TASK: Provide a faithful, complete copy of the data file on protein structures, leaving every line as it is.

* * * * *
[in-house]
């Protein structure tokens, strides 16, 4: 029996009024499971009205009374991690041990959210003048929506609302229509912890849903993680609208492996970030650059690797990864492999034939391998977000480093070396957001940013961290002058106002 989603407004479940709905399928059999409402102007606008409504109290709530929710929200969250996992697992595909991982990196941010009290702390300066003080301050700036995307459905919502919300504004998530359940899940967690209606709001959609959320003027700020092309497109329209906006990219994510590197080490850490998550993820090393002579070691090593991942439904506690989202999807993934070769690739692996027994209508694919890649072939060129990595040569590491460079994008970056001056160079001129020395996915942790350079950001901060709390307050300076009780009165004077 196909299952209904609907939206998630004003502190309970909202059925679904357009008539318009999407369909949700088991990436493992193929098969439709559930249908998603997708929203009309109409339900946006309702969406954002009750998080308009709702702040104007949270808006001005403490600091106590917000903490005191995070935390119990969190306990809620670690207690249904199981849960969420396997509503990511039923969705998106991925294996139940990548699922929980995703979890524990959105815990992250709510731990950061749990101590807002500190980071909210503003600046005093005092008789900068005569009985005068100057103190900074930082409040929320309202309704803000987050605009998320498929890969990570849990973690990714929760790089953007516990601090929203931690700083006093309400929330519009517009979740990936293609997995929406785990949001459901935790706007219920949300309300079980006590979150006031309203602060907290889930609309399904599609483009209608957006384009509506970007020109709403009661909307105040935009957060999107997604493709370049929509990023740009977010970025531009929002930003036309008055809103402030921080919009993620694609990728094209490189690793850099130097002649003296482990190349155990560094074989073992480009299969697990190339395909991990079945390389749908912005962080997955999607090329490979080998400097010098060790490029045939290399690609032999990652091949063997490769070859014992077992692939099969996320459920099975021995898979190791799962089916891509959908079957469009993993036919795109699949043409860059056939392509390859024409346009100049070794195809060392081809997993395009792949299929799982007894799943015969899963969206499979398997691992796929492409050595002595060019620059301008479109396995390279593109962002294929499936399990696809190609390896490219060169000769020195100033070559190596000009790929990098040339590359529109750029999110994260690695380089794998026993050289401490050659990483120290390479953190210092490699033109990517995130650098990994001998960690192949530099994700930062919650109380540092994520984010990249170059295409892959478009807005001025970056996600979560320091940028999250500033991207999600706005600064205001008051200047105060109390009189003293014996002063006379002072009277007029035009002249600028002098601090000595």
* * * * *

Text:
[in-house]
């Protein structure tokens, strides 16, 4: 029996009024499971009205009374991690041990959210003048929506609302229509912890849903993680609208492996970030650059690797990864492999034939391998977000480093070396957001940013961290002058106002 989603407004479940709905399928059999409402102007606008409504109290709530929710929200969250996992697992595909991982990196941010009290702390300066003080301050700036995307459905919502919300504004998530359940899940967690209606709001959609959320003027700020092309497109329209906006990219994510590197080490850490998550993820090393002579070691090593991942439904506690989202999807993934070769690739692996027994209508694919890649072939060129990595040569590491460079994008970056001056160079001129020395996915942790350079950001901060709390307050300076009780009165004077 196909299952209904609907939206998630004003502190309970909202059925679904357009008539318009999407369909949700088991990436493992193929098969439709559930249908998603997708929203009309109409339900946006309702969406954002009750998080308009709702702040104007949270808006001005403490600091106590917000903490005191995070935390119990969190306990809620670690207690249904199981849960969420396997509503990511039923969705998106991925294996139940990548699922929980995703979890524990959105815990992250709510731990950061749990101590807002500190980071909210503003600046005093005092008789900068005569009985005068100057103190900074930082409040929320309202309704803000987050605009998320498929890969990570849990973690990714929760790089953007516990601090929203931690700083006093309400929330519009517009979740990936293609997995929406785990949001459901935790706007219920949300309300079980006590979150006031309203602060907290889930609309399904599609483009209608957006384009509506970007020109709403009661909307105040935009957060999107997604493709370049929509990023740009977010970025531009929002930003036309008055809103402030921080919009993620694609990728094209490189690793850099130097002649003296482990190349155990560094074989073992480009299969697990190339395909991990079945390389749908912005962080997955999607090329490979080998400097010098060790490029045939290399690609032999990652091949063997490769070859014992077992692939099969996320459920099975021995898979190791799962089916891509959908079957469009993993036919795109699949043409860059056939392509390859024409346009100049070794195809060392081809997993395009792949299929799982007894799943015969899963969206499979398997691992796929492409050595002595060019620059301008479109396995390279593109962002294929499936399990696809190609390896490219060169000769020195100033070559190596000009790929990098040339590359529109750029999110994260690695380089794998026993050289401490050659990483120290390479953190210092490699033109990517995130650098990994001998960690192949530099994700930062919650109380540092994520984010990249170059295409892959478009807005001025970056996600979560320091940028999250500033991207999600706005600064205001008051200047105060109390009189003293014996002063006379002072009277007029035009002249600028002098601090000595």